- Paperback: 192 pages
- Publisher: Balboa Press (September 1, 2011)
- Language: English
- ISBN-10: 1452533741
- ISBN-13: 978-1452533742
- Product Dimensions: 6 x 0.4 x 9 inches
- Shipping Weight: 10.4 ounces
- Average Customer Review: 12 customer reviews
- Amazon Best Sellers Rank: #1,876,420 in Books (See Top 100 in Books)
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Where Am I Going? Moving From Religious Tourist to Spiritual Explorer Paperback – September 1, 2011
The Amazon Book Review
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About the Author
Michelle Cromer grew up in Texas, but no longer has big hair. Wife and mom, bestselling author, salsa dancer in training, and ex-corporate drone, Michelle conducts workshops in which participants learn how to tap into a deep well of spirituality, serenity, and purpose. A woman of contradictions, Michelle believes that spirituality and capitalism can co-exist, that you have to sit still to get somewhere, and that - despite her best efforts - there are some questions for which the answers only come when you stop asking. She lives with her husband and two boys in El Paso, where you can't walk to the mailbox without stumbling into a mountain.
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Top customer reviews
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"The question Is this it? led me toward self-discovery. ... inner transformation is about discovering your own truth, that deep understanding of who you are and what you can become because of that knowledge ... I have written this book as if the two of us are about to walk through a gate into a deeper experience of life's meaning. All you have to do is open the gate."
With those words, Cromer shares not only the book's purpose, but sets its tone and source of inspiration. She openly shares her life experiences in finding meaning in her own life, giving readers the challenge to search their own lives, accompanied by someone who has experienced it for herself.
Cromer's personal and down-to-earth writing helps readers discover the age of meaning, accessed through seven stages: the wake-up call; denial and fear; the search for deeper spiritual meaning; the dark night of the soul; spiritual surrender; and the clarity moment; all leading to the seventh stage of asking, as well as answering, the question as to where I am going.
Readers reach this discovery with a book that has a different approach than traditional self-help books. For example, the chapter on denial and fear is sub-titled, "You can put boots in the Oven, But that Don't Make `Em Biscuits," which begins with, "I never really know what will be served up when I visit my parents' house, but there are two staples I can always count on: denial and heaps of barbecue sauce."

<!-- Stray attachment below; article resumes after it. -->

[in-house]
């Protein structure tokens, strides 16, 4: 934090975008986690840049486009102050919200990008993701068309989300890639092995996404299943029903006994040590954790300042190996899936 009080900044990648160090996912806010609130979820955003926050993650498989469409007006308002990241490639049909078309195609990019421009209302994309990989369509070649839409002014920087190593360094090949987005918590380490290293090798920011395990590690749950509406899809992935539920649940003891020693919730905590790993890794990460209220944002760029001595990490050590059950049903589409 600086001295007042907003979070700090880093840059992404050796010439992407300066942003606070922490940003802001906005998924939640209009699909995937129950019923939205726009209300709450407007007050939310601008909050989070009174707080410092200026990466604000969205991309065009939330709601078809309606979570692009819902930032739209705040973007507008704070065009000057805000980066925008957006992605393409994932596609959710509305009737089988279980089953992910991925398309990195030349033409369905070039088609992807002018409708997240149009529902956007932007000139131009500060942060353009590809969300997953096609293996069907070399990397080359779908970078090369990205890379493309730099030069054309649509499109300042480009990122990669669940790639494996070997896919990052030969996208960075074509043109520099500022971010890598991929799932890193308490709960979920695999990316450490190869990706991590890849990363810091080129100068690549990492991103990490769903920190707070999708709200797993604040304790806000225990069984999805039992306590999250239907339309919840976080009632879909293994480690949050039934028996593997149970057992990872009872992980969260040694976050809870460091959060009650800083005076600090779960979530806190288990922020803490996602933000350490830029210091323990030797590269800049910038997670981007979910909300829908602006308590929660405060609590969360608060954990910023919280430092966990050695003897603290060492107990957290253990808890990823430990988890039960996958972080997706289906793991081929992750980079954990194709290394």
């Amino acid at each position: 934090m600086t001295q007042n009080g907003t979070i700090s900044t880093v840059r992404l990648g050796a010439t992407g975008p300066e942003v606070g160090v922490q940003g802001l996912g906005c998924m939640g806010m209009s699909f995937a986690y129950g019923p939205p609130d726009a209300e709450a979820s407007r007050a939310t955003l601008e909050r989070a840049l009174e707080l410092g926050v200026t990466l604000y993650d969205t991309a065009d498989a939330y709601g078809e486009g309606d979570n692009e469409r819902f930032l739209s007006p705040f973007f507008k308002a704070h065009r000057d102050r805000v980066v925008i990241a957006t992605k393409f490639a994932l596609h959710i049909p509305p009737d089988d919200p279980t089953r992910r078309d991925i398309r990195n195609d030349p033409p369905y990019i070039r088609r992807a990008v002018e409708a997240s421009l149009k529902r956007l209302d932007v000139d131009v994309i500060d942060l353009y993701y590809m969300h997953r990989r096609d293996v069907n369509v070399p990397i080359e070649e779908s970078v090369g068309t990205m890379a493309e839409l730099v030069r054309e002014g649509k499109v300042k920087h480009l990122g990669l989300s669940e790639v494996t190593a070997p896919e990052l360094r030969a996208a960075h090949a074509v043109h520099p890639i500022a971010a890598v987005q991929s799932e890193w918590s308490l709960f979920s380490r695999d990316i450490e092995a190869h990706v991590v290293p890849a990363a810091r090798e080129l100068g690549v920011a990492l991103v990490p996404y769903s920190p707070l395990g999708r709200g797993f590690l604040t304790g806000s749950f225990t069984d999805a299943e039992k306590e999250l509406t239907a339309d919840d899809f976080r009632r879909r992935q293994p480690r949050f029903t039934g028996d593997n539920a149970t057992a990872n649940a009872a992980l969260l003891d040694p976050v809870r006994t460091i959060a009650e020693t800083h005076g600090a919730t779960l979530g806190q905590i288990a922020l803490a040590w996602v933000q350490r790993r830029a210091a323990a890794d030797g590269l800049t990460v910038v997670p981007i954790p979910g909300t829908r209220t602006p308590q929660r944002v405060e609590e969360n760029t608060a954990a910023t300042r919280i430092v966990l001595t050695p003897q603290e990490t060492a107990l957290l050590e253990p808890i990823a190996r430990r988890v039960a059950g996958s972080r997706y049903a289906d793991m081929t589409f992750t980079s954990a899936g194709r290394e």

Cromer opens up possibilities, ending as she began, encouraging readers to choose with, "Now it is up to you to get up and walk through the gate." This reviewer believes that many readers will do just that, making this a book well worth exploring.
Virtual tour stop at Angie Mangino's site.
The "Is this it?" question led her toward self-discovery--an inner transformation where she found her own truth--that deep understanding of who she was and what she could become because of that knowledge.
Prayer was also important to her because she wanted to have a relationship with God. She learned that when she prayed, she didn't need to ask or plead for things; she could just surrender the need to control the outcome of events. Cromer said, "I think most people try to worship a God that they can define so that God then behaves in a way they can expect, but God is a complete mystery." Each of us must ask ourselves "Who is God to me?" and then take time to understand the answer.
Cromer muses "Who were we born to be?" We are all writing the story of our lives, hoping that, before we arrive at the end of the story, we will have found something deeper, richer, and more meaningful. We want to know that our lives are not wasted--that our lives matter--that WE matter. She explains to us that we can find meaning in our lives by determining our purpose, doing work that makes a difference to others, developing meaningful relationships, and serving one another and a Higher Power.
Where Am I Going? is about Cromer's journey and what worked for her--which may not work for everyone. But perhaps it will help us along our own path. The Buddha said, "Don't believe me, don't believe anybody, don't accept anything based on tradition." Read this book and find what works best for you.
by Doris Anne Roop-Benner
for Story Circle Book Reviews
reviewing books by, for, and about women
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Best selling author Michelle Cromer jumped head first into the mysterious on a...Read more